Ah, how we like our morning coffee. The one without which, the promise of a good day cannot be kept! Many of us start the day with coffee, that’s a fact.
Just as we can easily find ourselves at the beginning of the evening having a glass of wine… especially since the reopening of our bars and restaurants!
And yet, these two substances, coffee and alcohol, which punctuate our daily lives, have a direct effect on our sleep.
Let’s start with caffeine, coffee’s number 1 stimulant
Caffeine, present in our dear coffees, belongs to the family of psychostimulants – substances that act directly on the brain. Energy, concentration, alertness…
The consequences take place immediately. So many effects that we look for in taking coffee. But two lesser-known elements are also to be taken into consideration…
The first hidden characteristic of caffeine is its duration of action in our body. For a normal adult, it will have what we call a half-life of about 5 to 6 hours.
This means that after about 5-6 hours, 50% of the caffeine we have taken in is still circulating in our system! And that it will take us another 5 to 6 hours to eliminate the rest…
Suffice to say that if we have a cup of coffee at 2 p.m., it is possible that almost a quarter of this caffeine is still circulating in our brain at midnight. What make it more difficult to fall asleep or simply sleep deeply during the night.
The second characteristic of caffeine is that it can modify the quality of our sleep. So yes, some of us may feel that we are not sensitive to it. And claiming to have a series of espressos at dinner, while sleeping very well at night!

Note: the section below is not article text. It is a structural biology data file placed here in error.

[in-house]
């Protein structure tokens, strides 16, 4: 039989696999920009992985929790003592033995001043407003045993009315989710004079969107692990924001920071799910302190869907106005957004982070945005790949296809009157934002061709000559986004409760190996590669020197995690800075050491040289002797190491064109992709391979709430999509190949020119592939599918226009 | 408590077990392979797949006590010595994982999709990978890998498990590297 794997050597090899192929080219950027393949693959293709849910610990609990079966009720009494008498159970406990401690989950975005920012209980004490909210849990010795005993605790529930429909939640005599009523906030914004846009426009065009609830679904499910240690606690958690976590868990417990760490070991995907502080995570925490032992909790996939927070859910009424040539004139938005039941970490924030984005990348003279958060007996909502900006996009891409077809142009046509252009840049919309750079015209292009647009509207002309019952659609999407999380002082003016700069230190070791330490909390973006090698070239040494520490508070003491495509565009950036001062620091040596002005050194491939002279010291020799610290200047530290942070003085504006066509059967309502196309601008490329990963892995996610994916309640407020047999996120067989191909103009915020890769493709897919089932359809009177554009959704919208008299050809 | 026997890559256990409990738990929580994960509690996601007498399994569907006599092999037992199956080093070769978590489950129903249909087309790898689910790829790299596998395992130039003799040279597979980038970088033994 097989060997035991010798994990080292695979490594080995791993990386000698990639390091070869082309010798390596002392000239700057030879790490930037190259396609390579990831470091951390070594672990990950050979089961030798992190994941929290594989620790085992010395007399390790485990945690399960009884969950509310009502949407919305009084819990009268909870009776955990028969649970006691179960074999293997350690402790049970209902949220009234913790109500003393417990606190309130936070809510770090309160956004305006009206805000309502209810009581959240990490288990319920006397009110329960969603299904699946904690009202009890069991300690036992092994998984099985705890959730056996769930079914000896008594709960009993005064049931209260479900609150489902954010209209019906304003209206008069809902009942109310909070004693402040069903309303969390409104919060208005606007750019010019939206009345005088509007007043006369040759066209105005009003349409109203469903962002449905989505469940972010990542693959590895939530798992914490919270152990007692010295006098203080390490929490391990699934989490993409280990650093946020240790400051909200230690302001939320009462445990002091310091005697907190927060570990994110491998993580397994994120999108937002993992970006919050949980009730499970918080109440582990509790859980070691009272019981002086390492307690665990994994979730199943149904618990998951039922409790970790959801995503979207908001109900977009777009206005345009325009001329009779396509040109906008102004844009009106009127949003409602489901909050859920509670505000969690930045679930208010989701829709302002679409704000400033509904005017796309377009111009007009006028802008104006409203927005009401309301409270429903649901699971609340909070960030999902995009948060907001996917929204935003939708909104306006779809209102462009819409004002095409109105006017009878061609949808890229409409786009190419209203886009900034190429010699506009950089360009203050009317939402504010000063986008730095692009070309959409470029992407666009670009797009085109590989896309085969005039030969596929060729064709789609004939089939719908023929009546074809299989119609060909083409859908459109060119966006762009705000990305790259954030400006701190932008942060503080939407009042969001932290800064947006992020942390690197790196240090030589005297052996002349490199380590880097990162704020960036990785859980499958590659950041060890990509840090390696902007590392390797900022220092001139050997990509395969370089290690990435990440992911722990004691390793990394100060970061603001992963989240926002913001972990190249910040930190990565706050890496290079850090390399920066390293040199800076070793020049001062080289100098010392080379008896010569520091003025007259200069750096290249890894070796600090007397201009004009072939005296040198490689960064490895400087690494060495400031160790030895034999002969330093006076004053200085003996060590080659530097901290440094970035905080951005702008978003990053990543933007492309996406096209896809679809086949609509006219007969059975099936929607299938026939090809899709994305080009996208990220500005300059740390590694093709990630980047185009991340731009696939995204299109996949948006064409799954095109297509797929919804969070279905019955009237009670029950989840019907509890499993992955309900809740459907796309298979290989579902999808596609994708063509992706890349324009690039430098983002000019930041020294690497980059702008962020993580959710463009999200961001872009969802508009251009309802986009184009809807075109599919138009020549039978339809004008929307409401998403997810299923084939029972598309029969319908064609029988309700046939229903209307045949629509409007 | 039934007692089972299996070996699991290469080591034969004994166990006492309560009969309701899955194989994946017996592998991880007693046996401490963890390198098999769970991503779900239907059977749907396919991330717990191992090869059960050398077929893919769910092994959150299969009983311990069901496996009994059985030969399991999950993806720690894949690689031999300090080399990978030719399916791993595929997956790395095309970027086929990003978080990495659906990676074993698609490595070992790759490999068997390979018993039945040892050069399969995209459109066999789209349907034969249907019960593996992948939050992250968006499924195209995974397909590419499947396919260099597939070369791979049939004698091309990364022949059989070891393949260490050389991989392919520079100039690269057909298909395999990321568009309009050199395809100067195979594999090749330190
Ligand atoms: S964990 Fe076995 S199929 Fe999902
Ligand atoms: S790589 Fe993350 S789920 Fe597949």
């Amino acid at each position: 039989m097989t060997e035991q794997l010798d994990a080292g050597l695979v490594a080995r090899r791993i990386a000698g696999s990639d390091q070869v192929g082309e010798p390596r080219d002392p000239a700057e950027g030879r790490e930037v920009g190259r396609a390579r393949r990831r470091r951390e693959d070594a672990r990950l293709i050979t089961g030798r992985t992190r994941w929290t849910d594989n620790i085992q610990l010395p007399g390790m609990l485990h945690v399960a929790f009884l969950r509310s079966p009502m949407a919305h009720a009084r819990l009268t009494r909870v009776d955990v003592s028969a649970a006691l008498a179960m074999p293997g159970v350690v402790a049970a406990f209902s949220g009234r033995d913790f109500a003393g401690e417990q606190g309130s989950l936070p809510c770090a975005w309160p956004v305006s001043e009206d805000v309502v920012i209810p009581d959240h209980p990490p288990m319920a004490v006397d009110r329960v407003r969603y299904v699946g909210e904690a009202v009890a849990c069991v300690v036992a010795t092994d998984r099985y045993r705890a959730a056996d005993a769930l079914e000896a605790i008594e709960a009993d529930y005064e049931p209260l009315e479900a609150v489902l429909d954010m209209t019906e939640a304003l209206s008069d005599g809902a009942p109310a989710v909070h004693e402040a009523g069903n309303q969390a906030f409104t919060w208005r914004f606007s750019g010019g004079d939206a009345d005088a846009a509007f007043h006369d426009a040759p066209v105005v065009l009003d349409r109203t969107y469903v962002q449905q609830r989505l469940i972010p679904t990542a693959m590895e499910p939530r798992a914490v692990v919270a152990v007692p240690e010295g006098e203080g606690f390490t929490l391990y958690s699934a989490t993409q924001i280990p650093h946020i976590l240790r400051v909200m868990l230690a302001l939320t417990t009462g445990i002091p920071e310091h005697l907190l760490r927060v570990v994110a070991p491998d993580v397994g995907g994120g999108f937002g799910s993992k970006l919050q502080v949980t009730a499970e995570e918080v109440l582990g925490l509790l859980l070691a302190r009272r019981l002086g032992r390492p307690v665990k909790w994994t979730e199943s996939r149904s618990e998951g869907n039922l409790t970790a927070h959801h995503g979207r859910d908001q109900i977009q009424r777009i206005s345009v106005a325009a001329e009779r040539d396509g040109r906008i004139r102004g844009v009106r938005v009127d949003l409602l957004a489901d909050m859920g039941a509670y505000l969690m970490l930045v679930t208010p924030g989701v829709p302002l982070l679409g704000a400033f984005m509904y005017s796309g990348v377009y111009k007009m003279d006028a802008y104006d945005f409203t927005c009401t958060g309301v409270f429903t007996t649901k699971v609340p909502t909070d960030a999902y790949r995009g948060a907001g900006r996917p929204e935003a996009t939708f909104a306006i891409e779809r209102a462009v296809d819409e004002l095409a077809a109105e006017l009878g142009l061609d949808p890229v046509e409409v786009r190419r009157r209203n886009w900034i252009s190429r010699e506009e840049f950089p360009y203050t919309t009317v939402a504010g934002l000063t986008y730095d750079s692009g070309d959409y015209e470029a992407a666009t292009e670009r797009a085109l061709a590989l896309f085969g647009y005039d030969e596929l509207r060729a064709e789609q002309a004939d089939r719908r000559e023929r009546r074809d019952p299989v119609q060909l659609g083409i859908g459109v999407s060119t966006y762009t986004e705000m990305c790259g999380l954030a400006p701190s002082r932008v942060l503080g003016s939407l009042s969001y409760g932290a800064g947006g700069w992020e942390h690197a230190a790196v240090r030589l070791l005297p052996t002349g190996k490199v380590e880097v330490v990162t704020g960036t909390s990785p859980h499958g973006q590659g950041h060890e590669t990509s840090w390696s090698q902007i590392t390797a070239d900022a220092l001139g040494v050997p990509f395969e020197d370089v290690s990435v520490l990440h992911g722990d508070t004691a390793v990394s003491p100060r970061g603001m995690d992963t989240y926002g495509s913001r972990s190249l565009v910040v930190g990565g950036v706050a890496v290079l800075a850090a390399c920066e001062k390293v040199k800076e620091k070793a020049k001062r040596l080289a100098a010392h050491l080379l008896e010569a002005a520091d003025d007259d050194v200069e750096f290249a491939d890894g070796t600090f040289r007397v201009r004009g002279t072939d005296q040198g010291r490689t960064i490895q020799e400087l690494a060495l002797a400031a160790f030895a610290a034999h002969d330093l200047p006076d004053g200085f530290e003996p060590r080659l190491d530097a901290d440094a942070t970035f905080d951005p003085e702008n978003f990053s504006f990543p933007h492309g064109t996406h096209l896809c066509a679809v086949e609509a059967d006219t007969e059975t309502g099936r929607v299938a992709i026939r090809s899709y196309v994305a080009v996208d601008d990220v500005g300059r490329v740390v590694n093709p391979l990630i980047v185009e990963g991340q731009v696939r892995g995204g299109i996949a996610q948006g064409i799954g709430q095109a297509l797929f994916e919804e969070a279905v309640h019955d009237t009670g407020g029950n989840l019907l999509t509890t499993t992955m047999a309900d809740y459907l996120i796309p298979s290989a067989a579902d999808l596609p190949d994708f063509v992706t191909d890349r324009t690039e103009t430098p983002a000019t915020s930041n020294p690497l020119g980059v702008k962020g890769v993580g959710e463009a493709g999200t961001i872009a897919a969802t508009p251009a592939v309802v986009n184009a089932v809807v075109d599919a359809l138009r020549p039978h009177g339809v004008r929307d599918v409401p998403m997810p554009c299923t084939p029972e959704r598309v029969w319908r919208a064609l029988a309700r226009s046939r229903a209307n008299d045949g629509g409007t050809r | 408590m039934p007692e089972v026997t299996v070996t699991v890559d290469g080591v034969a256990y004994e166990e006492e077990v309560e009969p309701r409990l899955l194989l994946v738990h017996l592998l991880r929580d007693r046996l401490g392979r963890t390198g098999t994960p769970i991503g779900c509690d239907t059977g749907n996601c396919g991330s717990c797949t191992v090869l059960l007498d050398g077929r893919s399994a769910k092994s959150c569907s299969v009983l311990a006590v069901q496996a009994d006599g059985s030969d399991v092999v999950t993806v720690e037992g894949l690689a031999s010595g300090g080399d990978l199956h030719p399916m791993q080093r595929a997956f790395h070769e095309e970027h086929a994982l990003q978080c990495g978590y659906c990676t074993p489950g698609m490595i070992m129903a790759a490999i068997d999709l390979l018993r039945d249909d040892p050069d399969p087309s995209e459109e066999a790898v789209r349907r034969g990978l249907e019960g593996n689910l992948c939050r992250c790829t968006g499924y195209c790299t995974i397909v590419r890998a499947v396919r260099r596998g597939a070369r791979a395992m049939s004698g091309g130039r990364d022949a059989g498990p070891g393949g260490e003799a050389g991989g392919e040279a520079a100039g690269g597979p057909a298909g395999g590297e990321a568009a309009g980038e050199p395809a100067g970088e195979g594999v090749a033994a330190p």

But that’s just an impression! Caffeine causes a decrease in the amount of deep sleep, as well as stages 3 and 4 of the sleep cycle. In other words, phases of restorative sleep, which give us the feeling of being rested.
What about alcohol?
Alcohol is probably the most treacherous! If it makes us believe that it makes it easier to fall asleep, it harms our sleep in 3 different ways…
First of all, alcohol belongs to the family of sedatives. And a sedative is the exact opposite of natural sleep… it does not allow the brain waves produced by deep sleep.
Another consequence is that alcohol fragments sleep. It can indeed trigger or activate what is known as nervous system leakage, causing us to wake up more frequently during the night! Finally, alcohol has the ability to block our REM sleep – also called dream sleep.
The one that offers us a series of benefits such as our emotional or mental health, but also all our creativity! We wouldn’t want to do without it, would we?! It is therefore not a question of stopping living, but of making an informed choice on the best way to live by privileging our health and quality sleep!